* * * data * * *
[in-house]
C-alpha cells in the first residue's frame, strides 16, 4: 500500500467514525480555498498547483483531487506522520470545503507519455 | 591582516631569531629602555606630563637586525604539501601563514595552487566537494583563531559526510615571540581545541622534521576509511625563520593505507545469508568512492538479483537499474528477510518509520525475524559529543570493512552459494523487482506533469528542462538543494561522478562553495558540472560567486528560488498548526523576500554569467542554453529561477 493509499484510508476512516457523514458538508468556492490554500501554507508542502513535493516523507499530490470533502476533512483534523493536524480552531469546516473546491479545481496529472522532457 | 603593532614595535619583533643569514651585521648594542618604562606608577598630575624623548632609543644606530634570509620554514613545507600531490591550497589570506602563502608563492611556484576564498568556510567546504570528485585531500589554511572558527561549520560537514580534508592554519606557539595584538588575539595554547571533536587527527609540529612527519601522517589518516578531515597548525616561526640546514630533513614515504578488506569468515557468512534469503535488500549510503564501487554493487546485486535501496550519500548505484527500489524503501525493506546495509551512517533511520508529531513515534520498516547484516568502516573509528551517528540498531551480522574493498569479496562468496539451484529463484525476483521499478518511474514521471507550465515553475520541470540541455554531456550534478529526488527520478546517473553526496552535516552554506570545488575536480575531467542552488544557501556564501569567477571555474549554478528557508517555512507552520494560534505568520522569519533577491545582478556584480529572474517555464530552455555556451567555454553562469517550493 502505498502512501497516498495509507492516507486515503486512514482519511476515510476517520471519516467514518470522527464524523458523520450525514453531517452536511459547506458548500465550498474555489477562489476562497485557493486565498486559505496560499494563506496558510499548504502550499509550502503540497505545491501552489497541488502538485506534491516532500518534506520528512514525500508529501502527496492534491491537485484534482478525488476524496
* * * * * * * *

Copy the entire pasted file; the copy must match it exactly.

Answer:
[in-house]
C-alpha cells in the first residue's frame, strides 16, 4: 500500500467514525480555498498547483483531487506522520470545503507519455 | 591582516631569531629602555606630563637586525604539501601563514595552487566537494583563531559526510615571540581545541622534521576509511625563520593505507545469508568512492538479483537499474528477510518509520525475524559529543570493512552459494523487482506533469528542462538543494561522478562553495558540472560567486528560488498548526523576500554569467542554453529561477 493509499484510508476512516457523514458538508468556492490554500501554507508542502513535493516523507499530490470533502476533512483534523493536524480552531469546516473546491479545481496529472522532457 | 603593532614595535619583533643569514651585521648594542618604562606608577598630575624623548632609543644606530634570509620554514613545507600531490591550497589570506602563502608563492611556484576564498568556510567546504570528485585531500589554511572558527561549520560537514580534508592554519606557539595584538588575539595554547571533536587527527609540529612527519601522517589518516578531515597548525616561526640546514630533513614515504578488506569468515557468512534469503535488500549510503564501487554493487546485486535501496550519500548505484527500489524503501525493506546495509551512517533511520508529531513515534520498516547484516568502516573509528551517528540498531551480522574493498569479496562468496539451484529463484525476483521499478518511474514521471507550465515553475520541470540541455554531456550534478529526488527520478546517473553526496552535516552554506570545488575536480575531467542552488544557501556564501569567477571555474549554478528557508517555512507552520494560534505568520522569519533577491545582478556584480529572474517555464530552455555556451567555454553562469517550493 502505498502512501497516498495509507492516507486515503486512514482519511476515510476517520471519516467514518470522527464524523458523520450525514453531517452536511459547506458548500465550498474555489477562489476562497485557493486565498486559505496560499494563506496558510499548504502550499509550502503540497505545491501552489497541488502538485506534491516532500518534506520528512514525500508529501502527496492534491491537485484534482478525488476524496